Self-Portrait on Cigarette Foil I

by Craig Blais


The size of an island skyline postcard, Lee Joong Seop’s “Family” at the Leeum Museum in Seoul looks like
Picasso’s “Guernica” in miniature. But I didn’t know why, with his mother on the other side of enemy lines

And a wife and kids seeking asylum in Japan, he would choose to imitate a work of art barely ten years old
And hanging in another meridian, until I realized it wasn’t that at all: the locked limbs and heads flat

Against the ground like boulders weren’t brothers bent on killing each other in the hills around Madrid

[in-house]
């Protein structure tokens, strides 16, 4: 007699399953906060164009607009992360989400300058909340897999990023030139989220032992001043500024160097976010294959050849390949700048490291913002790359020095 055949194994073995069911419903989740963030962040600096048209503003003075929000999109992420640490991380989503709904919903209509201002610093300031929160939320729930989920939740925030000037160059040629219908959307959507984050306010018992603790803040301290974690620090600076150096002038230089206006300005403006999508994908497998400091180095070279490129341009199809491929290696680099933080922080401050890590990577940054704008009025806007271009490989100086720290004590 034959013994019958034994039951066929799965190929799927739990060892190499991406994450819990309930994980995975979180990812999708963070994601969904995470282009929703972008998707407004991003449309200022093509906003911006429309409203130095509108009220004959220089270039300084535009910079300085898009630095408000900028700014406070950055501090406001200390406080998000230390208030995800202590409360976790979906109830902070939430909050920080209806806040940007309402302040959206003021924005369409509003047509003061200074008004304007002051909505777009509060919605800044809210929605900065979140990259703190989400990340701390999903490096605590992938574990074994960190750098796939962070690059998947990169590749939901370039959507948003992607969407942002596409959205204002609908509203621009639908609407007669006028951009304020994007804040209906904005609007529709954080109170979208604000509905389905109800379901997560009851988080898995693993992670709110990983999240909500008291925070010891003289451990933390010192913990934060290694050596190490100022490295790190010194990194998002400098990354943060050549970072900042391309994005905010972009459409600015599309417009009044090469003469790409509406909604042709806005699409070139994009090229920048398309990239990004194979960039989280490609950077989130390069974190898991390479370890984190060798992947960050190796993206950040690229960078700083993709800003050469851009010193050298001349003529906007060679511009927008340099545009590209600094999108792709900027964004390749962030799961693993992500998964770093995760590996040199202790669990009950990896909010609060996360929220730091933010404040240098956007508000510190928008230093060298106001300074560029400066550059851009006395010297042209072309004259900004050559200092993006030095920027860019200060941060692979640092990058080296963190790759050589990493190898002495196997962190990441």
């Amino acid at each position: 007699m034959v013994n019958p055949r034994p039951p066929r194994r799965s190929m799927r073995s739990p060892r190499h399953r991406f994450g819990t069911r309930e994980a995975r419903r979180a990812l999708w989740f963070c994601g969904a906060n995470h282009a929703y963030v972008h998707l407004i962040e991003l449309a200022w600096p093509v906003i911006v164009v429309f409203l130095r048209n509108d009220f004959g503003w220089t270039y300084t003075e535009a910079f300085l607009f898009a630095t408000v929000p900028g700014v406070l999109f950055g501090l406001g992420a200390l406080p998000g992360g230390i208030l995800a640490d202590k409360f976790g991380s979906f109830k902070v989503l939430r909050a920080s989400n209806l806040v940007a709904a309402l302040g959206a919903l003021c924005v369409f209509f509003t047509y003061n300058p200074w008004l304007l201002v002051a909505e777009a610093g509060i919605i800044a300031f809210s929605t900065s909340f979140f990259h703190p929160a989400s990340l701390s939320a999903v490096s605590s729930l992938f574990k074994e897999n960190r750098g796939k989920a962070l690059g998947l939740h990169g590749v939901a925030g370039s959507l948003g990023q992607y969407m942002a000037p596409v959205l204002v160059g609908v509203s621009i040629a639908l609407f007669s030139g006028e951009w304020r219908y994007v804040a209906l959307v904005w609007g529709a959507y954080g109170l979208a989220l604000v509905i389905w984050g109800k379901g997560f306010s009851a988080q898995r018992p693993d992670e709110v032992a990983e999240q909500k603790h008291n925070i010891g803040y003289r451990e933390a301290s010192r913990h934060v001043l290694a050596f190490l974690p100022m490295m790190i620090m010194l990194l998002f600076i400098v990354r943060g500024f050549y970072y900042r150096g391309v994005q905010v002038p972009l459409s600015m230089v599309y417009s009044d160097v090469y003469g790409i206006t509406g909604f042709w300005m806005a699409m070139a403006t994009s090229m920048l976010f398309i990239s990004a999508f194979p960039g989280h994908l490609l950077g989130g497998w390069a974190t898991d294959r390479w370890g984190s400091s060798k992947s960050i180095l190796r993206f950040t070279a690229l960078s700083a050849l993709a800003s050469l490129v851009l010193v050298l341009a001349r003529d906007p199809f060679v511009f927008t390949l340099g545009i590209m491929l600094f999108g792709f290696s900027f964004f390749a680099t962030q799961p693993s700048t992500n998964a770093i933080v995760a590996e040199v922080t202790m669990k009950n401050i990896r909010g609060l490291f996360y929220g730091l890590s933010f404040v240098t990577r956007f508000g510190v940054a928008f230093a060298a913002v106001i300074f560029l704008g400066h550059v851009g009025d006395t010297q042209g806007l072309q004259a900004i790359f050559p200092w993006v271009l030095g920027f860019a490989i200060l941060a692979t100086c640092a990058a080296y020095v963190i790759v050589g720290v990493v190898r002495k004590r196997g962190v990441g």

Or, like a fling in The Mirror Room of a love motel, an orgy of synchronized lovers. The figures

Are always the same two, replicated out of poverty and an intense desire for a lover’s body,
Until the room was populated with four wives, and an equal number of the artist to lie next to them.

On a volcanic island, drunk and days away from death by starvation, how ecstatic it must have felt
To be suddenly not alone, to have in his hands the other world of the aluminum cigarette foil.


Read Craig Blais’s Robert Frost in the Slaughter House and The Rise of Communism

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